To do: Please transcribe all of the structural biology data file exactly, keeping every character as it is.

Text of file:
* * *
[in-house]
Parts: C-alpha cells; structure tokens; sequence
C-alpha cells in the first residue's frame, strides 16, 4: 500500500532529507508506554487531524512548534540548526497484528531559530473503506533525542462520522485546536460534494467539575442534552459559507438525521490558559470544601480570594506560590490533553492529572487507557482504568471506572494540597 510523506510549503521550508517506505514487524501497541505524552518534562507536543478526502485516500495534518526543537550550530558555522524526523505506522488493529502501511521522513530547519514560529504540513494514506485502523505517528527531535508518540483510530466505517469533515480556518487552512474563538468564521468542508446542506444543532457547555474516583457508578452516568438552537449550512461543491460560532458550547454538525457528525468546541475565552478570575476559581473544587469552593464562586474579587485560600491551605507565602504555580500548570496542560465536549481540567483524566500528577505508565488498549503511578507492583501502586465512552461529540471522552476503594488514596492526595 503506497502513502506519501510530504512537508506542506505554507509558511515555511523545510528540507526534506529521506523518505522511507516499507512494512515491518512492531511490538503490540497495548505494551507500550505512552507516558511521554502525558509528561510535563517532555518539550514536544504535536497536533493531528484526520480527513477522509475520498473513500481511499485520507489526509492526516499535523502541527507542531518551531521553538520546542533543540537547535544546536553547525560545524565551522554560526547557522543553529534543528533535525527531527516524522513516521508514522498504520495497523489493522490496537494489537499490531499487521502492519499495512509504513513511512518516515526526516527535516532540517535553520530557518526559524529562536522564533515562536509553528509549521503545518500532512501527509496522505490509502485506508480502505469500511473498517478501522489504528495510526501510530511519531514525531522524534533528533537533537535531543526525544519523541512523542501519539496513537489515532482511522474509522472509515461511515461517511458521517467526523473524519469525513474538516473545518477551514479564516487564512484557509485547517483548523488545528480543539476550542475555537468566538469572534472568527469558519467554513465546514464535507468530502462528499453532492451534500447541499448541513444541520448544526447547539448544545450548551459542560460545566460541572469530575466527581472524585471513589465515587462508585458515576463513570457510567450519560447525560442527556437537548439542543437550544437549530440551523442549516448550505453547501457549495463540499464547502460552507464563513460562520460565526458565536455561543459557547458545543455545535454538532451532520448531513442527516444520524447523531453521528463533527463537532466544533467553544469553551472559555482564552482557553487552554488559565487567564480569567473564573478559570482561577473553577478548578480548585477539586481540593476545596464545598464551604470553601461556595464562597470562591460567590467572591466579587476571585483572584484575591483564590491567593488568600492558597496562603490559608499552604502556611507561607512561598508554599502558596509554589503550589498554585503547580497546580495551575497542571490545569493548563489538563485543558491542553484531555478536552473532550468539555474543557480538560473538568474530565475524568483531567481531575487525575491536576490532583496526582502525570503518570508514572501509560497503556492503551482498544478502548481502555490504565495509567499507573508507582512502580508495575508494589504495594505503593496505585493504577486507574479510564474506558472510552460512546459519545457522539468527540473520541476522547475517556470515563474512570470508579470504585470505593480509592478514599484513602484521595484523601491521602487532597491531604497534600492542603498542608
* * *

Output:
[in-house]
Parts: C-alpha cells; structure tokens; sequence
C-alpha cells in the first residue's frame, strides 16, 4: 500500500532529507508506554487531524512548534540548526497484528531559530473503506533525542462520522485546536460534494467539575442534552459559507438525521490558559470544601480570594506560590490533553492529572487507557482504568471506572494540597 510523506510549503521550508517506505514487524501497541505524552518534562507536543478526502485516500495534518526543537550550530558555522524526523505506522488493529502501511521522513530547519514560529504540513494514506485502523505517528527531535508518540483510530466505517469533515480556518487552512474563538468564521468542508446542506444543532457547555474516583457508578452516568438552537449550512461543491460560532458550547454538525457528525468546541475565552478570575476559581473544587469552593464562586474579587485560600491551605507565602504555580500548570496542560465536549481540567483524566500528577505508565488498549503511578507492583501502586465512552461529540471522552476503594488514596492526595 503506497502513502506519501510530504512537508506542506505554507509558511515555511523545510528540507526534506529521506523518505522511507516499507512494512515491518512492531511490538503490540497495548505494551507500550505512552507516558511521554502525558509528561510535563517532555518539550514536544504535536497536533493531528484526520480527513477522509475520498473513500481511499485520507489526509492526516499535523502541527507542531518551531521553538520546542533543540537547535544546536553547525560545524565551522554560526547557522543553529534543528533535525527531527516524522513516521508514522498504520495497523489493522490496537494489537499490531499487521502492519499495512509504513513511512518516515526526516527535516532540517535553520530557518526559524529562536522564533515562536509553528509549521503545518500532512501527509496522505490509502485506508480502505469500511473498517478501522489504528495510526501510530511519531514525531522524534533528533537533537535531543526525544519523541512523542501519539496513537489515532482511522474509522472509515461511515461517511458521517467526523473524519469525513474538516473545518477551514479564516487564512484557509485547517483548523488545528480543539476550542475555537468566538469572534472568527469558519467554513465546514464535507468530502462528499453532492451534500447541499448541513444541520448544526447547539448544545450548551459542560460545566460541572469530575466527581472524585471513589465515587462508585458515576463513570457510567450519560447525560442527556437537548439542543437550544437549530440551523442549516448550505453547501457549495463540499464547502460552507464563513460562520460565526458565536455561543459557547458545543455545535454538532451532520448531513442527516444520524447523531453521528463533527463537532466544533467553544469553551472559555482564552482557553487552554488559565487567564480569567473564573478559570482561577473553577478548578480548585477539586481540593476545596464545598464551604470553601461556595464562597470562591460567590467572591466579587476571585483572584484575591483564590491567593488568600492558597496562603490559608499552604502556611507561607512561598508554599502558596509554589503550589498554585503547580497546580495551575497542571490545569493548563489538563485543558491542553484531555478536552473532550468539555474543557480538560473538568474530565475524568483531567481531575487525575491536576490532583496526582502525570503518570508514572501509560497503556492503551482498544478502548481502555490504565495509567499507573508507582512502580508495575508494589504495594505503593496505585493504577486507574479510564474506558472510552460512546459519545457522539468527540473520541476522547475517556470515563474512570470508579470504585470505593480509592478514599484513602484521595484523601491521602487532597491531604497534600492542603498542608